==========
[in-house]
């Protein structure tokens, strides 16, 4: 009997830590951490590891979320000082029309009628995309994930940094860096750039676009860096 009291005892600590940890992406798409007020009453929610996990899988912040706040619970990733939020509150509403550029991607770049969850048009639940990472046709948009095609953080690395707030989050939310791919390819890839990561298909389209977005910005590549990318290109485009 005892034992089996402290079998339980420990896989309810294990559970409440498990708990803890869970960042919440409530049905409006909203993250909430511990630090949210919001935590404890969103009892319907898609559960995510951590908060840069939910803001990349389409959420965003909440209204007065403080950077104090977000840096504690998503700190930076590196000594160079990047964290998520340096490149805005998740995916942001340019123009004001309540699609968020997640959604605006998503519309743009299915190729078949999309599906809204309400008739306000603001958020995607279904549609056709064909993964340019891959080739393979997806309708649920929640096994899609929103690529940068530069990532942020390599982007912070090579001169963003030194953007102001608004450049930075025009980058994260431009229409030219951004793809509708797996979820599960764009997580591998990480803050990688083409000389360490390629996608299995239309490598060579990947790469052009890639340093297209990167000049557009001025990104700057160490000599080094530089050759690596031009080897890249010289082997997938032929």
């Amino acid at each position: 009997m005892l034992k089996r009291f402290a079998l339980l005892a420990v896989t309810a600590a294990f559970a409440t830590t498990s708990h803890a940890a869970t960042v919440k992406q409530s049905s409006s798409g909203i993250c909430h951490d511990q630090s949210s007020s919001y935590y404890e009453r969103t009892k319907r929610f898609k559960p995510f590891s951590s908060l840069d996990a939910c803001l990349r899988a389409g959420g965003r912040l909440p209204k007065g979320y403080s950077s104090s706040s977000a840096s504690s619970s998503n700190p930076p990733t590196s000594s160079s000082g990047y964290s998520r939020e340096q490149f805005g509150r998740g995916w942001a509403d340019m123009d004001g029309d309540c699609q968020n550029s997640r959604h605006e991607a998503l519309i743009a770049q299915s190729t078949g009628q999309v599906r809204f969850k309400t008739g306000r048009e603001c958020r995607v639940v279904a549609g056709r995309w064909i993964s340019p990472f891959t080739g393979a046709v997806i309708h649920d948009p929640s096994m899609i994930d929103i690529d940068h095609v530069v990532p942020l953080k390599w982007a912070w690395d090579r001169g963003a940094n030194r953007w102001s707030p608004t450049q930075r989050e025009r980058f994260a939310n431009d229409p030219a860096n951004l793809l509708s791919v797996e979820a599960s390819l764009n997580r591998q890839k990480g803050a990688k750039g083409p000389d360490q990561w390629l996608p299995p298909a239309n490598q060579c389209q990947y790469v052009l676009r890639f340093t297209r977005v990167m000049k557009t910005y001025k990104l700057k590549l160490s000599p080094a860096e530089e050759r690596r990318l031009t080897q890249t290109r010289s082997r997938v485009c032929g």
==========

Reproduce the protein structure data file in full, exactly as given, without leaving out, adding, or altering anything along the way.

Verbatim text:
[in-house]
């Protein structure tokens, strides 16, 4: 009997830590951490590891979320000082029309009628995309994930940094860096750039676009860096 009291005892600590940890992406798409007020009453929610996990899988912040706040619970990733939020509150509403550029991607770049969850048009639940990472046709948009095609953080690395707030989050939310791919390819890839990561298909389209977005910005590549990318290109485009 005892034992089996402290079998339980420990896989309810294990559970409440498990708990803890869970960042919440409530049905409006909203993250909430511990630090949210919001935590404890969103009892319907898609559960995510951590908060840069939910803001990349389409959420965003909440209204007065403080950077104090977000840096504690998503700190930076590196000594160079990047964290998520340096490149805005998740995916942001340019123009004001309540699609968020997640959604605006998503519309743009299915190729078949999309599906809204309400008739306000603001958020995607279904549609056709064909993964340019891959080739393979997806309708649920929640096994899609929103690529940068530069990532942020390599982007912070090579001169963003030194953007102001608004450049930075025009980058994260431009229409030219951004793809509708797996979820599960764009997580591998990480803050990688083409000389360490390629996608299995239309490598060579990947790469052009890639340093297209990167000049557009001025990104700057160490000599080094530089050759690596031009080897890249010289082997997938032929």
């Amino acid at each position: 009997m005892l034992k089996r009291f402290a079998l339980l005892a420990v896989t309810a600590a294990f559970a409440t830590t498990s708990h803890a940890a869970t960042v919440k992406q409530s049905s409006s798409g909203i993250c909430h951490d511990q630090s949210s007020s919001y935590y404890e009453r969103t009892k319907r929610f898609k559960p995510f590891s951590s908060l840069d996990a939910c803001l990349r899988a389409g959420g965003r912040l909440p209204k007065g979320y403080s950077s104090s706040s977000a840096s504690s619970s998503n700190p930076p990733t590196s000594s160079s000082g990047y964290s998520r939020e340096q490149f805005g509150r998740g995916w942001a509403d340019m123009d004001g029309d309540c699609q968020n550029s997640r959604h605006e991607a998503l519309i743009a770049q299915s190729t078949g009628q999309v599906r809204f969850k309400t008739g306000r048009e603001c958020r995607v639940v279904a549609g056709r995309w064909i993964s340019p990472f891959t080739g393979a046709v997806i309708h649920d948009p929640s096994m899609i994930d929103i690529d940068h095609v530069v990532p942020l953080k390599w982007a912070w690395d090579r001169g963003a940094n030194r953007w102001s707030p608004t450049q930075r989050e025009r980058f994260a939310n431009d229409p030219a860096n951004l793809l509708s791919v797996e979820a599960s390819l764009n997580r591998q890839k990480g803050a990688k750039g083409p000389d360490q990561w390629l996608p299995p298909a239309n490598q060579c389209q990947y790469v052009l676009r890639f340093t297209r977005v990167m000049k557009t910005y001025k990104l700057k590549l160490s000599p080094a860096e530089e050759r690596r990318l031009t080897q890249t290109r010289s082997r997938v485009c032929g």